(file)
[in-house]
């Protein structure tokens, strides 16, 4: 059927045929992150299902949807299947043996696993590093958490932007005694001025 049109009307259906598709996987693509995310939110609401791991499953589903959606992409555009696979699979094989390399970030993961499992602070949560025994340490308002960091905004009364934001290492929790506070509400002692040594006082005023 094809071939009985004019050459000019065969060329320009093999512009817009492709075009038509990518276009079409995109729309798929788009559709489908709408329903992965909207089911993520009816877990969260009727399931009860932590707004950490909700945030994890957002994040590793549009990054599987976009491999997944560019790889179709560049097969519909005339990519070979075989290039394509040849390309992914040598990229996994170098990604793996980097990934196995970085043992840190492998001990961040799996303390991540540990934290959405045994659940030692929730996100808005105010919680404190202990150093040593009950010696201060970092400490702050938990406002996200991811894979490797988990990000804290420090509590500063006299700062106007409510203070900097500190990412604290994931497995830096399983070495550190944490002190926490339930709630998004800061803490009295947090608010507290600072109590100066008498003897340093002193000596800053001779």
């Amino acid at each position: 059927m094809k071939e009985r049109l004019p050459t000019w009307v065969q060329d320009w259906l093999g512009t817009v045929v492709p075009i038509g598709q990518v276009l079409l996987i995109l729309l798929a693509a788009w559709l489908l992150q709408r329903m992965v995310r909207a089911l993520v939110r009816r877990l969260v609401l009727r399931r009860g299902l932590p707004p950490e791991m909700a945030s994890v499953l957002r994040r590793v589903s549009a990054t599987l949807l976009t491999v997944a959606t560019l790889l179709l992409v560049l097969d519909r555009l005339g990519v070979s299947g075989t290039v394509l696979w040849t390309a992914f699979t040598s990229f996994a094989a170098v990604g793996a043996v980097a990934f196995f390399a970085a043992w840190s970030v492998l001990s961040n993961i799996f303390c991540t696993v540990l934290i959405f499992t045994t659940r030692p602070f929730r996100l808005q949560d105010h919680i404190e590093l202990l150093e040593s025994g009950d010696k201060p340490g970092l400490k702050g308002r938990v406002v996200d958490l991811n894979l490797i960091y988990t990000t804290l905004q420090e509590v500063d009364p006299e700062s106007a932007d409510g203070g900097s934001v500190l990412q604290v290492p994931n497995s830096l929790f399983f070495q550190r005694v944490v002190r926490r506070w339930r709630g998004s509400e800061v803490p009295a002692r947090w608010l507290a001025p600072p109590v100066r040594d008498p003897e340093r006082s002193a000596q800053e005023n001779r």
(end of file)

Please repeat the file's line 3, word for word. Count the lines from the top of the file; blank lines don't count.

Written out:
């Amino acid at each position: 059927m094809k071939e009985r049109l004019p050459t000019w009307v065969q060329d320009w259906l093999g512009t817009v045929v492709p075009i038509g598709q990518v276009l079409l996987i995109l729309l798929a693509a788009w559709l489908l992150q709408r329903m992965v995310r909207a089911l993520v939110r009816r877990l969260v609401l009727r399931r009860g299902l932590p707004p950490e791991m909700a945030s994890v499953l957002r994040r590793v589903s549009a990054t599987l949807l976009t491999v997944a959606t560019l790889l179709l992409v560049l097969d519909r555009l005339g990519v070979s299947g075989t290039v394509l696979w040849t390309a992914f699979t040598s990229f996994a094989a170098v990604g793996a043996v980097a990934f196995f390399a970085a043992w840190s970030v492998l001990s961040n993961i799996f303390c991540t696993v540990l934290i959405f499992t045994t659940r030692p602070f929730r996100l808005q949560d105010h919680i404190e590093l202990l150093e040593s025994g009950d010696k201060p340490g970092l400490k702050g308002r938990v406002v996200d958490l991811n894979l490797i960091y988990t990000t804290l905004q420090e509590v500063d009364p006299e700062s106007a932007d409510g203070g900097s934001v500190l990412q604290v290492p994931n497995s830096l929790f399983f070495q550190r005694v944490v002190r926490r506070w339930r709630g998004s509400e800061v803490p009295a002692r947090w608010l507290a001025p600072p109590v100066r040594d008498p003897e340093r006082s002193a000596q800053e005023n001779r």